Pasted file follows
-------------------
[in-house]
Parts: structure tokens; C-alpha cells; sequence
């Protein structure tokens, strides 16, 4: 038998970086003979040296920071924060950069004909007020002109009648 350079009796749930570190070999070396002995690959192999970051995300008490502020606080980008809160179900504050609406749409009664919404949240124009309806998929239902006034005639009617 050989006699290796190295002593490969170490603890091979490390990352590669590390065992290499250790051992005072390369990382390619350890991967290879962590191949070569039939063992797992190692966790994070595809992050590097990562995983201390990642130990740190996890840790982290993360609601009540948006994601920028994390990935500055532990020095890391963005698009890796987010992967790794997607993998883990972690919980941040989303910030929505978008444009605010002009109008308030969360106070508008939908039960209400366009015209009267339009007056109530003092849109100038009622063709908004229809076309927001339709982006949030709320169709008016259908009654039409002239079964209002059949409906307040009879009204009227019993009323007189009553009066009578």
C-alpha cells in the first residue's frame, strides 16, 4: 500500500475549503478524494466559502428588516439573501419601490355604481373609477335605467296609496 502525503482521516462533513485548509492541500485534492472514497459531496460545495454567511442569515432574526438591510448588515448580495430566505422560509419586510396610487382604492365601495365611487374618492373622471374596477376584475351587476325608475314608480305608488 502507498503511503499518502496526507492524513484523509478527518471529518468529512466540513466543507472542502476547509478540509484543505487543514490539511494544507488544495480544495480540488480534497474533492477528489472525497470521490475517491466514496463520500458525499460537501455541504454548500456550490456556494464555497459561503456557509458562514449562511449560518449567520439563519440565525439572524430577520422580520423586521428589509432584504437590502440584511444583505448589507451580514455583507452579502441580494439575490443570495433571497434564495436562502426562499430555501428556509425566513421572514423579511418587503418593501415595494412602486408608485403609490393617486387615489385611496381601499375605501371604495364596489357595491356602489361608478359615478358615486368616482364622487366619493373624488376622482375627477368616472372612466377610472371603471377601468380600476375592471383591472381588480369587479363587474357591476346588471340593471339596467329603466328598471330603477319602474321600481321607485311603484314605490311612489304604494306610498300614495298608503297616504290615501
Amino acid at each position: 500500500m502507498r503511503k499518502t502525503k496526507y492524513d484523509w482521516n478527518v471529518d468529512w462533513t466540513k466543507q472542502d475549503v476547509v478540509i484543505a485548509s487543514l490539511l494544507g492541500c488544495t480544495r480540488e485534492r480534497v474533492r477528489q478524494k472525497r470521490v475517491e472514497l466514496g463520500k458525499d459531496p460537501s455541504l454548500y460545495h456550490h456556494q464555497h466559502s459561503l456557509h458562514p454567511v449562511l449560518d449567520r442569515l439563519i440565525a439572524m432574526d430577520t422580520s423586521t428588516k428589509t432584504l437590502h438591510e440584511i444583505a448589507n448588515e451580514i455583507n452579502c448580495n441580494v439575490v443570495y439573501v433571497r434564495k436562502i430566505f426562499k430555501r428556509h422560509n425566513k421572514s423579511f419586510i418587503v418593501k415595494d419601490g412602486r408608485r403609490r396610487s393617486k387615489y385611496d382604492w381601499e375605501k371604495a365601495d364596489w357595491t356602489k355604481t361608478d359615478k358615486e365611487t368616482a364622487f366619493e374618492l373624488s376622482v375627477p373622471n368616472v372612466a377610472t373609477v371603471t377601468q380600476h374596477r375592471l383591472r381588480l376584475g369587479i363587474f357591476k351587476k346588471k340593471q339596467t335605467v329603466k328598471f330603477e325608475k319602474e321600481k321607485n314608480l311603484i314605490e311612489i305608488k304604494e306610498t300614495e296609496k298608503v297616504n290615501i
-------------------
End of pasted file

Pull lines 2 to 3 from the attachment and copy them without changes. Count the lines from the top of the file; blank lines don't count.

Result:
Parts: structure tokens; C-alpha cells; sequence
């Protein structure tokens, strides 16, 4: 038998970086003979040296920071924060950069004909007020002109009648 350079009796749930570190070999070396002995690959192999970051995300008490502020606080980008809160179900504050609406749409009664919404949240124009309806998929239902006034005639009617 050989006699290796190295002593490969170490603890091979490390990352590669590390065992290499250790051992005072390369990382390619350890991967290879962590191949070569039939063992797992190692966790994070595809992050590097990562995983201390990642130990740190996890840790982290993360609601009540948006994601920028994390990935500055532990020095890391963005698009890796987010992967790794997607993998883990972690919980941040989303910030929505978008444009605010002009109008308030969360106070508008939908039960209400366009015209009267339009007056109530003092849109100038009622063709908004229809076309927001339709982006949030709320169709008016259908009654039409002239079964209002059949409906307040009879009204009227019993009323007189009553009066009578």